A NW Iowa Anomaly: Hard Red Wheat Harvest

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The photos below are of Bill Shimon’s (my husband) July 23 and 24, 1976, wheat harvest. The location is Section 23, Roosevelt Township, Pocahontas County, Iowa*.

Growing wheat in northwest Iowa was, and still is, very unusual. With corn prices recently surpassing wheat prices, I thought it a perfect time to tell about Bill’s 35-years-ago wheat crop.

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The audio at the links immediately below explains the photos better than the captions do.

Part I audio (6 minutes): Where and why Bill raised wheat, how it was marketed and to where it was transported, why oats are not grown as much as in earlier years, and a summary regarding different kinds of wheat.

Part II audio (5 minutes): A description of the operation in Photo #2, below, and an explanation of the machinery Bill used, including his own engineering.

Part III audio (4.5 minutes): The moisture content, test weight and yield of Bill’s 1976 wheat crop, as well as a brief discussion regarding protein in wheat.

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Bill got his start in farming at the age of 12 or 13 years (about 10 years before these photos were taken) when he, along with one of his brothers, first rented farmland.

At the time of the photos below, Bill was 23 years old and involved in a farming operation with his dad and brothers. Subsequently, Bill had his own farming operation until 1985 when he embarked on his farm management career**.

I hope you’ll listen to and enjoy the audio. I know that some of the photos below are a bit redundant, but I’m posting all of them for the sake of posterity.

Clicking on any of the photos will enlarge them.

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Bill is swathing (windrowing) wheat with a swather. The swather cut the wheat leaving a stubble of about 6" to 9". The swather then placed the rest of the wheat plant on top of the stubble in an approximately 3'- or 4'-wide row called a swath.

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Photo #2: The operation in this photo is described by Bill in the "Part #2" audio segment. The camera is "looking" west.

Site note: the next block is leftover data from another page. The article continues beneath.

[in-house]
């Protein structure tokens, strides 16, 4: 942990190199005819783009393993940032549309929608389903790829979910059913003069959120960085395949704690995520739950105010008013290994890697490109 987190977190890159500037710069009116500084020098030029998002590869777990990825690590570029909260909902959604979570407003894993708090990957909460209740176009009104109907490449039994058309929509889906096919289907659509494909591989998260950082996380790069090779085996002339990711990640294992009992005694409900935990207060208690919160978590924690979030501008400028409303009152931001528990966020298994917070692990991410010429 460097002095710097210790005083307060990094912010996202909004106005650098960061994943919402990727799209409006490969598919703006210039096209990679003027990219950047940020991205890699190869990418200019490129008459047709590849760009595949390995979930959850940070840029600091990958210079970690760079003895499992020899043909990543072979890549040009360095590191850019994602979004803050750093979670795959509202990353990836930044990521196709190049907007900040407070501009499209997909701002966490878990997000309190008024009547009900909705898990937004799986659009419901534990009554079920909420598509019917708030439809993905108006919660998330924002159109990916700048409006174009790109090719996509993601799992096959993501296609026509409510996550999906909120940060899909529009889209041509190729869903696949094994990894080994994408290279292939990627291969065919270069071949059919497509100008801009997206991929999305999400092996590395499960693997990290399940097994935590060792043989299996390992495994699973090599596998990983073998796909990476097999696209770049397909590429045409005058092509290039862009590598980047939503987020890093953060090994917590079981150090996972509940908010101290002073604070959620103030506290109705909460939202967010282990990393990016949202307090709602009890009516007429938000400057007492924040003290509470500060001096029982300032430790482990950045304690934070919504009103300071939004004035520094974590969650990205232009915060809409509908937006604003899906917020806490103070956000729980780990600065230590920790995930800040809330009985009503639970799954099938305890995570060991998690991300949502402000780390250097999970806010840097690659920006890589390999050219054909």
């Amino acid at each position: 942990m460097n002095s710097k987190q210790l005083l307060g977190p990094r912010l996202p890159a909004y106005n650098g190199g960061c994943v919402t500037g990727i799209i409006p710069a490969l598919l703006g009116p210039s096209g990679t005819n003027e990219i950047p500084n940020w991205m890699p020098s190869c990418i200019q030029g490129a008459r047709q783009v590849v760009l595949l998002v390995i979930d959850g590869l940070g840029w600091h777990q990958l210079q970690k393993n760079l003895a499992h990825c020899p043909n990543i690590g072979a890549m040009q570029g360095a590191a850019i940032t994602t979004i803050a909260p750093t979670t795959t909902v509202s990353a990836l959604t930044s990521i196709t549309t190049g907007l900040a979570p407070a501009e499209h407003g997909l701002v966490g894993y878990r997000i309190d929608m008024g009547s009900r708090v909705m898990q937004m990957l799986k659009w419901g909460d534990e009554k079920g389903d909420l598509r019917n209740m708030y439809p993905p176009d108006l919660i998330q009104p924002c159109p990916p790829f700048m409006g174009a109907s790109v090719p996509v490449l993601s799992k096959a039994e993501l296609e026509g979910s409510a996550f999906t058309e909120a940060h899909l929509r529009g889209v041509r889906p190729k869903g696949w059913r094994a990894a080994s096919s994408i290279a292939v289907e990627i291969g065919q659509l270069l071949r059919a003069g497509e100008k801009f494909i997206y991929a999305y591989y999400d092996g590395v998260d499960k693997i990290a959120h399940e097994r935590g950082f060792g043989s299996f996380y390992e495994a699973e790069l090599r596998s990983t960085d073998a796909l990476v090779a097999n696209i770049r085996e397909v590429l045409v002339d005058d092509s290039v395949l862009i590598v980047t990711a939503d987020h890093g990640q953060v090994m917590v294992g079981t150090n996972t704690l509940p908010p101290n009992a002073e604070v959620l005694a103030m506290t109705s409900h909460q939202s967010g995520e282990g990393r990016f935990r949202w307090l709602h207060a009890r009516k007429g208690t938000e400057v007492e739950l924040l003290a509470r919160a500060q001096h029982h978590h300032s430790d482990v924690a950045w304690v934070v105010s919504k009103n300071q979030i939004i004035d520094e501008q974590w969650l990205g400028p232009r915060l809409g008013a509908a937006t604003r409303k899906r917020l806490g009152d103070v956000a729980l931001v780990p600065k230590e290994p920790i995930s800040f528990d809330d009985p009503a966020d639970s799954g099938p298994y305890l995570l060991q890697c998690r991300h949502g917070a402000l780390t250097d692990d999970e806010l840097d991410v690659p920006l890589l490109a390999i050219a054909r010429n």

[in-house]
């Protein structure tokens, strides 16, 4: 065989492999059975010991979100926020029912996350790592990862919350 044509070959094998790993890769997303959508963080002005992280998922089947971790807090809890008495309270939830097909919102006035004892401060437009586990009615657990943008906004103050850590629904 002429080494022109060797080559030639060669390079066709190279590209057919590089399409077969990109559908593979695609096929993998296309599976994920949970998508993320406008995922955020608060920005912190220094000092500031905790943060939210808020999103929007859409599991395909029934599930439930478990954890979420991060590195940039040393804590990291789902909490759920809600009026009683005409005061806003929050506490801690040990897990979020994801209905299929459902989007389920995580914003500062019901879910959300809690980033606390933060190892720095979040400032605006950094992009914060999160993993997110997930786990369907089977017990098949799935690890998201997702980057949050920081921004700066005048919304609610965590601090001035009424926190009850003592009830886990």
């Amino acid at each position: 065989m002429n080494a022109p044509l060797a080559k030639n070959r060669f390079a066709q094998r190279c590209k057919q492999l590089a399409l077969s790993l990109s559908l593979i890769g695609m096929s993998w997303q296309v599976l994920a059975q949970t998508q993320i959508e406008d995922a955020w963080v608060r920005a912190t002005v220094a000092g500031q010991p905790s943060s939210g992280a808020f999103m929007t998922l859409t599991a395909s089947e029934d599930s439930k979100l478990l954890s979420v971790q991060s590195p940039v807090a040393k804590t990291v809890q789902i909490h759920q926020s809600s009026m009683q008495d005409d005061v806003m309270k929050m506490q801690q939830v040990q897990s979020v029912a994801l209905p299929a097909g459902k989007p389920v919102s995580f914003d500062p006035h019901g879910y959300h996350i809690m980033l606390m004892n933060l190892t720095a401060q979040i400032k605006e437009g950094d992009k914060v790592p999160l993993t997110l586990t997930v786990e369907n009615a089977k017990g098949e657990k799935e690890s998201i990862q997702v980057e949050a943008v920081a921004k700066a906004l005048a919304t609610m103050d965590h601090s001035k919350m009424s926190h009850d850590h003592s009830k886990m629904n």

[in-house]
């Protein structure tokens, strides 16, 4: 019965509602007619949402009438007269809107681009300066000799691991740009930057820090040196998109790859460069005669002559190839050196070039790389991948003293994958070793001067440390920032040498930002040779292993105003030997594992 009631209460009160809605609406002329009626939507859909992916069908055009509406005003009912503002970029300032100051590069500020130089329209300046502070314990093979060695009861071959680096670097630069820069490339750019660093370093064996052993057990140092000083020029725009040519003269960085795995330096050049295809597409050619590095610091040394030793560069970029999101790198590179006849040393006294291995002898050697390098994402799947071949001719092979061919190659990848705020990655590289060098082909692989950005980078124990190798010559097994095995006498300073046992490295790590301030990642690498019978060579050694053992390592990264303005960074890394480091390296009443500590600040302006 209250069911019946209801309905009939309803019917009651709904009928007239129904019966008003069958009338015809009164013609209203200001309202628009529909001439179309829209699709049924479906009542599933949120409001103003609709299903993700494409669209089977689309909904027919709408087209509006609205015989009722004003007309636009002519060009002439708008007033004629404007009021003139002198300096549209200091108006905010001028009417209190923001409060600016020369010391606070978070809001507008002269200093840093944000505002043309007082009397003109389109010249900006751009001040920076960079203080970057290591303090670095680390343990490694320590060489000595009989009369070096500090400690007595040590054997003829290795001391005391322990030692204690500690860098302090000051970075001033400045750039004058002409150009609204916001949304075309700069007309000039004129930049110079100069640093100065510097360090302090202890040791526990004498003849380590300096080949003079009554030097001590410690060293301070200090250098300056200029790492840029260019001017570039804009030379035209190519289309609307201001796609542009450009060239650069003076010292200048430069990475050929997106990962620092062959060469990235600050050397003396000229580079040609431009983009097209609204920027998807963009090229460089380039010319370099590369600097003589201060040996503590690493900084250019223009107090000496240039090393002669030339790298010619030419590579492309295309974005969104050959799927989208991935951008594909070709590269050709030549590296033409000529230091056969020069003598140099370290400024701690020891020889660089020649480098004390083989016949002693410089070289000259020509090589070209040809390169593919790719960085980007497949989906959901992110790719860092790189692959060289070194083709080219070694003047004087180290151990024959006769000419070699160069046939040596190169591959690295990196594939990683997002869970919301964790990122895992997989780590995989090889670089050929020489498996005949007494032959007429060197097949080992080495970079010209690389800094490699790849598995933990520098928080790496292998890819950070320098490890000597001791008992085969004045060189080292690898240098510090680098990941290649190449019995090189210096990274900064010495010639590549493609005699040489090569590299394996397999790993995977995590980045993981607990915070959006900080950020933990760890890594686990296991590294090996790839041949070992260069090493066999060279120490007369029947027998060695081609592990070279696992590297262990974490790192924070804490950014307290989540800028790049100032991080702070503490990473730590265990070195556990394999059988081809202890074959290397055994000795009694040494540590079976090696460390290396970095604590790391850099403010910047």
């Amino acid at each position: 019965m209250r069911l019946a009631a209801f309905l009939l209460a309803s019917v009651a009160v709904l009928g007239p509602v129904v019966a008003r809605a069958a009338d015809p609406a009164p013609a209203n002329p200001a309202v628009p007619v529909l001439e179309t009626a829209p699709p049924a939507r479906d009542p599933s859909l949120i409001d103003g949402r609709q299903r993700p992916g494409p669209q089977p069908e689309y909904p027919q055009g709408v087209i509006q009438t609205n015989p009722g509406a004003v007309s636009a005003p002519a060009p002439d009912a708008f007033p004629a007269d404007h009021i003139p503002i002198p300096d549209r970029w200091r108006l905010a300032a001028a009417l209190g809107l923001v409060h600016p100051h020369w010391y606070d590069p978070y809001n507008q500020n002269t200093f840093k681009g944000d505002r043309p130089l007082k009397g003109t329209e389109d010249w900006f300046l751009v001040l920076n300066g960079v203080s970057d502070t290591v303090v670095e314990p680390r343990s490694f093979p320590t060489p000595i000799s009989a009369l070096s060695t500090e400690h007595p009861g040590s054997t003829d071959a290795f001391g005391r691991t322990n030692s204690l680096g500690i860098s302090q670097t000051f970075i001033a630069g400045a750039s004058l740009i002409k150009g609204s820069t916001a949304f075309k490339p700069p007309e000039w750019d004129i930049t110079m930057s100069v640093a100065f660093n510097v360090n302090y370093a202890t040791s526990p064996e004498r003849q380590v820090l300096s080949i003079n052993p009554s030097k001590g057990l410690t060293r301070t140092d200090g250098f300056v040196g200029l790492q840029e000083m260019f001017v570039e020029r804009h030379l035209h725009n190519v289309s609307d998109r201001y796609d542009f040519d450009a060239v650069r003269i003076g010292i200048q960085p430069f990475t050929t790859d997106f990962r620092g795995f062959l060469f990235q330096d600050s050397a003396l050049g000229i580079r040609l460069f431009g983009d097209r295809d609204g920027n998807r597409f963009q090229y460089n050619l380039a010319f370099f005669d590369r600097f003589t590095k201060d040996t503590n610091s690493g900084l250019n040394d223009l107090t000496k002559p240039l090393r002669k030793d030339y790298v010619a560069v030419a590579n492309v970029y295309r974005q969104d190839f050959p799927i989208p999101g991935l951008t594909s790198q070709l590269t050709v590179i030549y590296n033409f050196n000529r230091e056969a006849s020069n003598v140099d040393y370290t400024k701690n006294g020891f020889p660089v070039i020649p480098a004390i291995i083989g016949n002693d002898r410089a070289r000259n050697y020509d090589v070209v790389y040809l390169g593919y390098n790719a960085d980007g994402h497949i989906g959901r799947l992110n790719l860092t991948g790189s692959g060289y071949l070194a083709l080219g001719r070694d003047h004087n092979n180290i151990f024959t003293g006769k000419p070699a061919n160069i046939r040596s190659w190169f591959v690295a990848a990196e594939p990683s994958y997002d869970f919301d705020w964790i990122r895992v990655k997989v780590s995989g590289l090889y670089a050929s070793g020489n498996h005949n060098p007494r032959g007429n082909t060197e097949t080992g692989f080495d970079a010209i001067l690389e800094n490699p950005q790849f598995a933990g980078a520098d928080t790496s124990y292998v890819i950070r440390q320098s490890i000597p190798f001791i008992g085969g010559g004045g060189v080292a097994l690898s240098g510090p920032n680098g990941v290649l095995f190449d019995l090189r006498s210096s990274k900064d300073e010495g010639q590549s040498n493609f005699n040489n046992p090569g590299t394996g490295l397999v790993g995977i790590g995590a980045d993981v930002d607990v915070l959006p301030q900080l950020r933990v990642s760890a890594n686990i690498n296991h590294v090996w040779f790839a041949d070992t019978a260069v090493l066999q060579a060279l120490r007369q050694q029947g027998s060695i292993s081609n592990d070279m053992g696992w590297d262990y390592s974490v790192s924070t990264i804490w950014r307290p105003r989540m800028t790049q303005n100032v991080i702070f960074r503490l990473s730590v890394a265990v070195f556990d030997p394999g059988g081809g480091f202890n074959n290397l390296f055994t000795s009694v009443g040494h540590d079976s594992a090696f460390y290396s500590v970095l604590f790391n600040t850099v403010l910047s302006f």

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Between the stubble at the bottom of this photo and the swather is a swath.

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To the left of the combine is a swath. The swather is at the far left.

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The combine is moving toward the camera and is picking up a swath. The swather is at the left.

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Bill's second-to-the-youngest brother Tom is pictured. As is still the norm, the moving combine dumped the grain into the also-moving wagons, i.e., on-the-go.

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The pickup that picked up the swath is the kind of nubby looking thing at the lower left of this photo. Because the swath is only 3' or 4' wide, the outer portions (ends) of the much wider bean head (technically called a grain platform) were not involved in this wheat process. The pickup picked up the swath and fed the swath through the middle of the bean head (which is at the far left just behind/above the auger in this photo) and into the combine. In this photo you can also see, to the right of the pickup, the round hydraulic motor. Bill engineered the attachment of the hydraulic motor to the pickup. This photo is a very atypical scene, since almost always the combine dumped grain into the wagon while both were on-the-go, instead of both being stationary as in this photo of Bill's brother, Mike.

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L to R: Bill, Mike (Bill's next-younger brother) and I (Louise) are having lunch in the field.

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*This location of this wheat field is between the towns of Rolfe and Pocahontas in northwest Iowa.

**I had several paragraphs written telling about Bill as a farm manager. However, my enthusiasm regarding how he interacts with the land, his clients and his farm operators sounded kind of gushy. I’ll just say that his work ethic and management style involve getting his hands dirty…a lot.

(Click here to go to Louise Gunderson Shimon’s blog’s home page.)

Central Iowa Perry  Des Moines

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2 Responses to “A NW Iowa Anomaly: Hard Red Wheat Harvest”

  1. Nancy Says:

    Go ahead and gush, Louise. It’s great that you still feel that way about your farmer….and support all his efforts and wonderful qualities!

    “Can’t stop lovin’ that man of mine”….whatever song that line is from and whoever sings it.

    You two are still so cute together, even a few years after lunch on the wagon tongue!

    One of my first times taking “lunch” to Gus in the field, I took a casserole. Funny now, but I thought he’d want a nice lunch, and I do know farm wives who serve a meal off the tailgate like that. Gus kindly told me I could just bring a sack lunch, that they didn’t usually stop to eat. Oh. Nevermind.

    Nancy southeast of your wheat field somewhere

  2. Marti Carlson Says:

    Agree with Nancy’s post…. to go ahead and gush – and you two being cute together. Thanks for sharing all the information and photos.

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